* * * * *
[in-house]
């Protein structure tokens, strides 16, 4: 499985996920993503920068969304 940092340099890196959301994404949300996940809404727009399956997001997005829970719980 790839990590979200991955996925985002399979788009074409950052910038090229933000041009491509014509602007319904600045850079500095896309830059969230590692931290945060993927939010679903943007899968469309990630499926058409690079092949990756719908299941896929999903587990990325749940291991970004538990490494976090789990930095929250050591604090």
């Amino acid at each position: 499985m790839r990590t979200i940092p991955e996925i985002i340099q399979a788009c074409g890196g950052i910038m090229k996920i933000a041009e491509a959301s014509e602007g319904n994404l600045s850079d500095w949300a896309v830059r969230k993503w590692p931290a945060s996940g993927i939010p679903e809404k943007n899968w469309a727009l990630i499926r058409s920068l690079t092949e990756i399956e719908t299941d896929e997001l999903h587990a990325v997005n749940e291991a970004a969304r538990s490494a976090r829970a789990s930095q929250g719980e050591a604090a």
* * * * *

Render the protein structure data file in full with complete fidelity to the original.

[in-house]
């Protein structure tokens, strides 16, 4: 499985996920993503920068969304 940092340099890196959301994404949300996940809404727009399956997001997005829970719980 790839990590979200991955996925985002399979788009074409950052910038090229933000041009491509014509602007319904600045850079500095896309830059969230590692931290945060993927939010679903943007899968469309990630499926058409690079092949990756719908299941896929999903587990990325749940291991970004538990490494976090789990930095929250050591604090």
């Amino acid at each position: 499985m790839r990590t979200i940092p991955e996925i985002i340099q399979a788009c074409g890196g950052i910038m090229k996920i933000a041009e491509a959301s014509e602007g319904n994404l600045s850079d500095w949300a896309v830059r969230k993503w590692p931290a945060s996940g993927i939010p679903e809404k943007n899968w469309a727009l990630i499926r058409s920068l690079t092949e990756i399956e719908t299941d896929e997001l999903h587990a990325v997005n749940e291991a970004a969304r538990s490494a976090r829970a789990s930095q929250g719980e050591a604090a």